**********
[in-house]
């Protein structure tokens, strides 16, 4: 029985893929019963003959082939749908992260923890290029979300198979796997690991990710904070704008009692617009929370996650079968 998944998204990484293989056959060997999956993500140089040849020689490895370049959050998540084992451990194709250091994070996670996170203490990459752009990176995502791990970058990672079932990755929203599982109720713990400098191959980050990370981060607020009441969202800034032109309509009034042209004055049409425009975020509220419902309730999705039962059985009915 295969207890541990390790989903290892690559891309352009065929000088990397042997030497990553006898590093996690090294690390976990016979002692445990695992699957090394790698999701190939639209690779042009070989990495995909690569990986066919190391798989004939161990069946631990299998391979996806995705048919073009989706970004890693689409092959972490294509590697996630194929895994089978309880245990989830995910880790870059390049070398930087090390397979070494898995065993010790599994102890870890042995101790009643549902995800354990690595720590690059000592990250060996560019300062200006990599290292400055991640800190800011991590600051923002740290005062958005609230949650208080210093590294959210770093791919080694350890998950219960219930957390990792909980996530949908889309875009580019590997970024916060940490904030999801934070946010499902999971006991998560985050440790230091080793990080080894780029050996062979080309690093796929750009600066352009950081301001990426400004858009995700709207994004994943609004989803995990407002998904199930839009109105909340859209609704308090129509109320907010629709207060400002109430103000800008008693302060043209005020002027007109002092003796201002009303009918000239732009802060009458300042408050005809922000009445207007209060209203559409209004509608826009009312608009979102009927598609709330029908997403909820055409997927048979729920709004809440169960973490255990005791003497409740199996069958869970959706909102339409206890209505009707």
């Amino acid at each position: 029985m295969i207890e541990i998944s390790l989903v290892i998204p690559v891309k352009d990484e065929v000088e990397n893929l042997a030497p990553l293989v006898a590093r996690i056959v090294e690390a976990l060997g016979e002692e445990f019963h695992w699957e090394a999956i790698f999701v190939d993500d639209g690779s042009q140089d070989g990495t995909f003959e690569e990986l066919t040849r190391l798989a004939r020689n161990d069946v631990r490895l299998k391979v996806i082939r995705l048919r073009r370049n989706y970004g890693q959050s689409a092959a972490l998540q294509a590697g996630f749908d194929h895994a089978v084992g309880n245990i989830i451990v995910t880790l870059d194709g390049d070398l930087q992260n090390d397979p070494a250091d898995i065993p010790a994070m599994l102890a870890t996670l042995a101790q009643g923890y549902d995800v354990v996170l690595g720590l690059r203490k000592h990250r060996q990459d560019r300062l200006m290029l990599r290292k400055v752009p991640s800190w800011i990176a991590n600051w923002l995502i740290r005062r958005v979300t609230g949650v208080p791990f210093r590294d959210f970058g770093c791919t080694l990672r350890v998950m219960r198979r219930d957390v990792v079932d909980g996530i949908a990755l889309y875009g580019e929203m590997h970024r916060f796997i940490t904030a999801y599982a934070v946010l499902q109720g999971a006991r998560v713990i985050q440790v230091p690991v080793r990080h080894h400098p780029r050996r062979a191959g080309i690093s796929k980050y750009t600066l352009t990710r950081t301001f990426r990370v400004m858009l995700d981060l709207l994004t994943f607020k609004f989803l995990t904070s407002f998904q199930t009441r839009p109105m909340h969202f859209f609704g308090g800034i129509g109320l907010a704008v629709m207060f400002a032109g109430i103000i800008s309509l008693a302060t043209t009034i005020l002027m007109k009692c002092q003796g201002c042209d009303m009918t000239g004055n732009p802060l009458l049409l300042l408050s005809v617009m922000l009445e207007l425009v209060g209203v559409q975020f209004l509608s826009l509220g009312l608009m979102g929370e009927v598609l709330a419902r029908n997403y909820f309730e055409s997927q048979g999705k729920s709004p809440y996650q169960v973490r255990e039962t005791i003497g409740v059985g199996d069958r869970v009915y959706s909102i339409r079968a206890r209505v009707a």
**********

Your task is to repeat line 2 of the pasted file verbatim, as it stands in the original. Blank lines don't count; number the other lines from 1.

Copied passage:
């Protein structure tokens, strides 16, 4: 029985893929019963003959082939749908992260923890290029979300198979796997690991990710904070704008009692617009929370996650079968 998944998204990484293989056959060997999956993500140089040849020689490895370049959050998540084992451990194709250091994070996670996170203490990459752009990176995502791990970058990672079932990755929203599982109720713990400098191959980050990370981060607020009441969202800034032109309509009034042209004055049409425009975020509220419902309730999705039962059985009915 295969207890541990390790989903290892690559891309352009065929000088990397042997030497990553006898590093996690090294690390976990016979002692445990695992699957090394790698999701190939639209690779042009070989990495995909690569990986066919190391798989004939161990069946631990299998391979996806995705048919073009989706970004890693689409092959972490294509590697996630194929895994089978309880245990989830995910880790870059390049070398930087090390397979070494898995065993010790599994102890870890042995101790009643549902995800354990690595720590690059000592990250060996560019300062200006990599290292400055991640800190800011991590600051923002740290005062958005609230949650208080210093590294959210770093791919080694350890998950219960219930957390990792909980996530949908889309875009580019590997970024916060940490904030999801934070946010499902999971006991998560985050440790230091080793990080080894780029050996062979080309690093796929750009600066352009950081301001990426400004858009995700709207994004994943609004989803995990407002998904199930839009109105909340859209609704308090129509109320907010629709207060400002109430103000800008008693302060043209005020002027007109002092003796201002009303009918000239732009802060009458300042408050005809922000009445207007209060209203559409209004509608826009009312608009979102009927598609709330029908997403909820055409997927048979729920709004809440169960973490255990005791003497409740199996069958869970959706909102339409206890209505009707």